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Joined: Fri Oct 25, 2002 11:01 pm
Posts: 678
Location: Petaluma, California
Hello, hcierra, and welcome to CriticalDance. Frank N. has given you very excellent advice. And, I second his statement that instruction should be left to class in a studio with a good teacher. Bad habits can be the result of trying to learn on your own. Also, dancers learn by watching their peers, as well. There is no substitute for taking class with others. When I was young (6 years to 10 ish), I used to dance like mad in my living room just for fun. I'm not saying to discourage this. This is part of her creativity and love of dance that will show itself from time to time...


Last edited by Gina Ness on Wed May 31, 2006 2:31 pm, edited 1 time in total.

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 Post subject: Thanks!
PostPosted: Wed May 31, 2006 2:25 pm 
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I have talked with her Jazz teacher and even asked if she could just teach all of the classes for them next year because there was such a remarkable difference between the dances. I don't feel overly comfortable in talking about the other instructors because they are all related. For the most part the advice I have been getting from other boards as well is that an individual class is not really the answer but to maybe look for a different studio with a different type of structure geared towards the more professional dancer and not just recreational. They also advised to stay away from instructional dance tapes. :wink:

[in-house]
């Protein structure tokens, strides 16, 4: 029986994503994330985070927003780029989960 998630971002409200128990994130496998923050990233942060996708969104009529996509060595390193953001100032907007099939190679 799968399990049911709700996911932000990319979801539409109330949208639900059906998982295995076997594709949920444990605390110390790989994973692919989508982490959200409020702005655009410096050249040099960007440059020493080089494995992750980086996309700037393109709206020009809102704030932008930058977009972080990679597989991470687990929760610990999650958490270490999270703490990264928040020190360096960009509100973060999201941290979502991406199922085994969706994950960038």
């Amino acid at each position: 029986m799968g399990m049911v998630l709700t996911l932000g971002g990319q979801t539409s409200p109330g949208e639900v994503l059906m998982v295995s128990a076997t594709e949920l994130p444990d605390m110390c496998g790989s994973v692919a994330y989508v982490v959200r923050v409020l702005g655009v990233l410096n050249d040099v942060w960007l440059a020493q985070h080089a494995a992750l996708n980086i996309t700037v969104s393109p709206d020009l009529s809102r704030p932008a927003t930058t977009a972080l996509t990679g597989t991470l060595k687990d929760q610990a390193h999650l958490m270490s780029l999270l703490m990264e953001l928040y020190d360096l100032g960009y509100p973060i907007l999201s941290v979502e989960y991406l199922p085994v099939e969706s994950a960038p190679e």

Harlie already loves to watch riverdance. I think that is why she loves tap so much. she also really enjoyed watching a girl at recital dance pointe. she had never seen that before and she was mesmorized at how graceful it can be. She wanted to rush out and do it right then. I had to quickly explain honey a good dancer makes it look easy, but it is really hard and takes lots of work.

Thanks for all of your thoughts. I will keep you updated on what we decided to do!


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 Post subject:
PostPosted: Fri Jun 09, 2006 4:21 am 
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Location: Guildford, Surrey, UK
Hcierra please do not take offence at this but you did mention that your daughter was not able to make all classes in the run up. That can make a huge difference to performance especially at a young age where really regular repitition is the key to children being confident and performing well in shows. If your daughter was missing from a few classes then it is likely that this was the same with a lot of children. I have had classes where the first time I have had them all together to run through a routine is at the dress rehearsal. It is a complete nightmare for the teacher and although I constantly remind people of the importance of being at all classes in the run up to a show, people have busy lives and frequently other things take precedence over dance class.

If the older students are performing well and they have been attending this studio since a young age I wouldn't be too worried. It can take several years and several recitals before younger children "get" how to perform. With some children it will be natural but with others it can take years of hard work.

I think getting your daughter to watch performances and perhaps pointing out to her performances that you like or getting her to pick out good performances and then talking about why you both thought they were good is an excellent way to help a young child understand how to perform.